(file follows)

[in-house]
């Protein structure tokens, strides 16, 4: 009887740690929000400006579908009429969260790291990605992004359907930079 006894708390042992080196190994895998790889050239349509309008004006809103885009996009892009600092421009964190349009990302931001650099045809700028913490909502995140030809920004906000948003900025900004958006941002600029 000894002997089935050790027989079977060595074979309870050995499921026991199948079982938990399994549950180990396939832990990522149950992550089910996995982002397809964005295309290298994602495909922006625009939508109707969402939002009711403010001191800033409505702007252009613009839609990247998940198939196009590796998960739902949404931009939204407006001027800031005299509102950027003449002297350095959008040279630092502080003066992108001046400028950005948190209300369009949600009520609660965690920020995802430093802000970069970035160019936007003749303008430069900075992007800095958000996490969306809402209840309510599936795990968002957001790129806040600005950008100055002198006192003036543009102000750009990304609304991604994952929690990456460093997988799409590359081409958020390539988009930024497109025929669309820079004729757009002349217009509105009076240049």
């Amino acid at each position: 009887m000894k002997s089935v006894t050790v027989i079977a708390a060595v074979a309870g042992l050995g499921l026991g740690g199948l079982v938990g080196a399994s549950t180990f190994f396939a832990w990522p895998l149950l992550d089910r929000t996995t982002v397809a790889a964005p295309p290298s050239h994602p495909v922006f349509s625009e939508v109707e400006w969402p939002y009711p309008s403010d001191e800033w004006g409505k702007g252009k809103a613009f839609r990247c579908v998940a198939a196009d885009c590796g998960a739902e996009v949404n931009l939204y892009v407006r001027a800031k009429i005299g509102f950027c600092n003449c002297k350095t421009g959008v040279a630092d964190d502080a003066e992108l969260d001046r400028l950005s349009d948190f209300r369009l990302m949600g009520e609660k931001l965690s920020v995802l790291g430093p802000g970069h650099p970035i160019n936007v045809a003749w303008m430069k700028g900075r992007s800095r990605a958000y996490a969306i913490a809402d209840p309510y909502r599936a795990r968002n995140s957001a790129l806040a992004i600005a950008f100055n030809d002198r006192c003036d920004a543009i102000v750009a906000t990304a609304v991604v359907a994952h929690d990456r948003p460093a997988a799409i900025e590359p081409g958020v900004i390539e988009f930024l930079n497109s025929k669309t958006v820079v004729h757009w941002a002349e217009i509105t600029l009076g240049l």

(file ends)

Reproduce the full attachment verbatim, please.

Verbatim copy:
[in-house]
């Protein structure tokens, strides 16, 4: 009887740690929000400006579908009429969260790291990605992004359907930079 006894708390042992080196190994895998790889050239349509309008004006809103885009996009892009600092421009964190349009990302931001650099045809700028913490909502995140030809920004906000948003900025900004958006941002600029 000894002997089935050790027989079977060595074979309870050995499921026991199948079982938990399994549950180990396939832990990522149950992550089910996995982002397809964005295309290298994602495909922006625009939508109707969402939002009711403010001191800033409505702007252009613009839609990247998940198939196009590796998960739902949404931009939204407006001027800031005299509102950027003449002297350095959008040279630092502080003066992108001046400028950005948190209300369009949600009520609660965690920020995802430093802000970069970035160019936007003749303008430069900075992007800095958000996490969306809402209840309510599936795990968002957001790129806040600005950008100055002198006192003036543009102000750009990304609304991604994952929690990456460093997988799409590359081409958020390539988009930024497109025929669309820079004729757009002349217009509105009076240049």
């Amino acid at each position: 009887m000894k002997s089935v006894t050790v027989i079977a708390a060595v074979a309870g042992l050995g499921l026991g740690g199948l079982v938990g080196a399994s549950t180990f190994f396939a832990w990522p895998l149950l992550d089910r929000t996995t982002v397809a790889a964005p295309p290298s050239h994602p495909v922006f349509s625009e939508v109707e400006w969402p939002y009711p309008s403010d001191e800033w004006g409505k702007g252009k809103a613009f839609r990247c579908v998940a198939a196009d885009c590796g998960a739902e996009v949404n931009l939204y892009v407006r001027a800031k009429i005299g509102f950027c600092n003449c002297k350095t421009g959008v040279a630092d964190d502080a003066e992108l969260d001046r400028l950005s349009d948190f209300r369009l990302m949600g009520e609660k931001l965690s920020v995802l790291g430093p802000g970069h650099p970035i160019n936007v045809a003749w303008m430069k700028g900075r992007s800095r990605a958000y996490a969306i913490a809402d209840p309510y909502r599936a795990r968002n995140s957001a790129l806040a992004i600005a950008f100055n030809d002198r006192c003036d920004a543009i102000v750009a906000t990304a609304v991604v359907a994952h929690d990456r948003p460093a997988a799409i900025e590359p081409g958020v900004i390539e988009f930024l930079n497109s025929k669309t958006v820079v004729h757009w941002a002349e217009i509105t600029l009076g240049l």